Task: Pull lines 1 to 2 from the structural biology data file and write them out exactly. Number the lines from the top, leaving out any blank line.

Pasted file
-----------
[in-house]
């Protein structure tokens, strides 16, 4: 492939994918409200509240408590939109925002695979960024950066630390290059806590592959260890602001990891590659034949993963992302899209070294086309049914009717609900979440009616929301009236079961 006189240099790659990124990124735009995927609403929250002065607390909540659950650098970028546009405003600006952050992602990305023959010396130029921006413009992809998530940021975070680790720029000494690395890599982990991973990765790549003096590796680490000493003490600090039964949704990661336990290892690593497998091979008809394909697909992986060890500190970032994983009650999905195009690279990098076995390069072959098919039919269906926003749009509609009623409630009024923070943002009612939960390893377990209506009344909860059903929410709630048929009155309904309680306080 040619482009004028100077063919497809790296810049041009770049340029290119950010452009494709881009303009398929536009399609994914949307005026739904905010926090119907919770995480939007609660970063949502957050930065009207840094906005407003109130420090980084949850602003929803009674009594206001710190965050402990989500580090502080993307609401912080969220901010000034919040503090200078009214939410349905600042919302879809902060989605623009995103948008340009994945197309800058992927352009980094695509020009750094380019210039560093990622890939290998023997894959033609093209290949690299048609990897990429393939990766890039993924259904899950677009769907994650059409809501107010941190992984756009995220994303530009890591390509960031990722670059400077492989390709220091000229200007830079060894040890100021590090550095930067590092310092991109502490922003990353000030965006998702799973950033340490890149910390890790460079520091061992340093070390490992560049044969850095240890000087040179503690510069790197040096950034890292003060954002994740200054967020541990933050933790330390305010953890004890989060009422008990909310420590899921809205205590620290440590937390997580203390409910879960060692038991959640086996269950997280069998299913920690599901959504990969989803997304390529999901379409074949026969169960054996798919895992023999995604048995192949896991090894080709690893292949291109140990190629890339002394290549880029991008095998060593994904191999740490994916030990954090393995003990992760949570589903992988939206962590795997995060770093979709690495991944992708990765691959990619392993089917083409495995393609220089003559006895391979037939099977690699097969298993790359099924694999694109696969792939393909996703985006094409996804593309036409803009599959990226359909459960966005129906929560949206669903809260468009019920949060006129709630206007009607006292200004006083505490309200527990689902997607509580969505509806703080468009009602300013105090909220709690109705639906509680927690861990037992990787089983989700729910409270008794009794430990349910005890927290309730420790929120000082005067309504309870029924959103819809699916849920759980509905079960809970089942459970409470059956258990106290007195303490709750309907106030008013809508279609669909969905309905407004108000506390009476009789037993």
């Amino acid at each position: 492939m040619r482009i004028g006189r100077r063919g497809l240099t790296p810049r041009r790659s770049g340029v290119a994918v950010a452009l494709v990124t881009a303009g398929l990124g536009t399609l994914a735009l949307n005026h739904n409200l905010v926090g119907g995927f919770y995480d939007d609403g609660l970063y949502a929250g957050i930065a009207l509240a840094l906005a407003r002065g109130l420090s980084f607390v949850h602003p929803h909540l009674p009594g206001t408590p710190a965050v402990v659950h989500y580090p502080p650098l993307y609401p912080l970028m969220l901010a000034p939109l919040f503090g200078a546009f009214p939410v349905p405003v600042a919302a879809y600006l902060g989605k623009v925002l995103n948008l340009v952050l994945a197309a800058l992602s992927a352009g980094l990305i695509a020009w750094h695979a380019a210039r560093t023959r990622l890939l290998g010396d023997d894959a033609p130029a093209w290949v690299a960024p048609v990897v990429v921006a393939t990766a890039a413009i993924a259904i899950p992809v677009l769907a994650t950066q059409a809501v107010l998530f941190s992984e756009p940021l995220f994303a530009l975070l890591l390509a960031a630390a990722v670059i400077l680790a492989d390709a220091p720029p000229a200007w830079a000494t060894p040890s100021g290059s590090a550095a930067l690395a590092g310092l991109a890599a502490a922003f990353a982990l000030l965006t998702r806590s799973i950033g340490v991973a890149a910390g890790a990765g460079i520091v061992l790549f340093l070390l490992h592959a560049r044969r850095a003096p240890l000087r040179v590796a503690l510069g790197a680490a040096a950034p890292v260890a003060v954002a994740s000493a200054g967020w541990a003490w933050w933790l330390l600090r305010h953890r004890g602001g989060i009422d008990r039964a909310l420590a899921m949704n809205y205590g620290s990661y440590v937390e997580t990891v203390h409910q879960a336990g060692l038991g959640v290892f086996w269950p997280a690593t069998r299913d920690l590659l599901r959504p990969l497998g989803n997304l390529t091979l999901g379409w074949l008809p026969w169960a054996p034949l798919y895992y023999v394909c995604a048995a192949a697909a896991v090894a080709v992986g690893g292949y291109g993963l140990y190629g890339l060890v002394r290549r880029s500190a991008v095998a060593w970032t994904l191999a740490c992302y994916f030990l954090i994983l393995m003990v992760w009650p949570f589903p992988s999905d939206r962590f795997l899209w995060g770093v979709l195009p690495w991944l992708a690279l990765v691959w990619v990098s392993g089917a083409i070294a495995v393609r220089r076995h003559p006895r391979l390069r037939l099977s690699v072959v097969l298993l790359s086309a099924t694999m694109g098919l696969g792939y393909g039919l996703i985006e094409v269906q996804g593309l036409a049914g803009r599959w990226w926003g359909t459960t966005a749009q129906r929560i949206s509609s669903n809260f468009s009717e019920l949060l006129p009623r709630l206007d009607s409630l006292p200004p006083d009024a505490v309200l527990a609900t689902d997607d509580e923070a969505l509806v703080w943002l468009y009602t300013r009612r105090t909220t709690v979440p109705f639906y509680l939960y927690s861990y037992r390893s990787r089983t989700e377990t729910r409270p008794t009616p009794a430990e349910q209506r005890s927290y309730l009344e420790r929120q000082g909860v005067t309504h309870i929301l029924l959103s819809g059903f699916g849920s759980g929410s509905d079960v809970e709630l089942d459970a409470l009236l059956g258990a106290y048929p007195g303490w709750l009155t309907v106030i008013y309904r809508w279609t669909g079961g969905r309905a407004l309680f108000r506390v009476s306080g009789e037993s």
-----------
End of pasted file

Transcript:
[in-house]
């Protein structure tokens, strides 16, 4: 492939994918409200509240408590939109925002695979960024950066630390290059806590592959260890602001990891590659034949993963992302899209070294086309049914009717609900979440009616929301009236079961 006189240099790659990124990124735009995927609403929250002065607390909540659950650098970028546009405003600006952050992602990305023959010396130029921006413009992809998530940021975070680790720029000494690395890599982990991973990765790549003096590796680490000493003490600090039964949704990661336990290892690593497998091979008809394909697909992986060890500190970032994983009650999905195009690279990098076995390069072959098919039919269906926003749009509609009623409630009024923070943002009612939960390893377990209506009344909860059903929410709630048929009155309904309680306080 040619482009004028100077063919497809790296810049041009770049340029290119950010452009494709881009303009398929536009399609994914949307005026739904905010926090119907919770995480939007609660970063949502957050930065009207840094906005407003109130420090980084949850602003929803009674009594206001710190965050402990989500580090502080993307609401912080969220901010000034919040503090200078009214939410349905600042919302879809902060989605623009995103948008340009994945197309800058992927352009980094695509020009750094380019210039560093990622890939290998023997894959033609093209290949690299048609990897990429393939990766890039993924259904899950677009769907994650059409809501107010941190992984756009995220994303530009890591390509960031990722670059400077492989390709220091000229200007830079060894040890100021590090550095930067590092310092991109502490922003990353000030965006998702799973950033340490890149910390890790460079520091061992340093070390490992560049044969850095240890000087040179503690510069790197040096950034890292003060954002994740200054967020541990933050933790330390305010953890004890989060009422008990909310420590899921809205205590620290440590937390997580203390409910879960060692038991959640086996269950997280069998299913920690599901959504990969989803997304390529999901379409074949026969169960054996798919895992023999995604048995192949896991090894080709690893292949291109140990190629890339002394290549880029991008095998060593994904191999740490994916030990954090393995003990992760949570589903992988939206962590795997995060770093979709690495991944992708990765691959990619392993089917083409495995393609220089003559006895391979037939099977690699097969298993790359099924694999694109696969792939393909996703985006094409996804593309036409803009599959990226359909459960966005129906929560949206669903809260468009019920949060006129709630206007009607006292200004006083505490309200527990689902997607509580969505509806703080468009009602300013105090909220709690109705639906509680927690861990037992990787089983989700729910409270008794009794430990349910005890927290309730420790929120000082005067309504309870029924959103819809699916849920759980509905079960809970089942459970409470059956258990106290007195303490709750309907106030008013809508279609669909969905309905407004108000506390009476009789037993």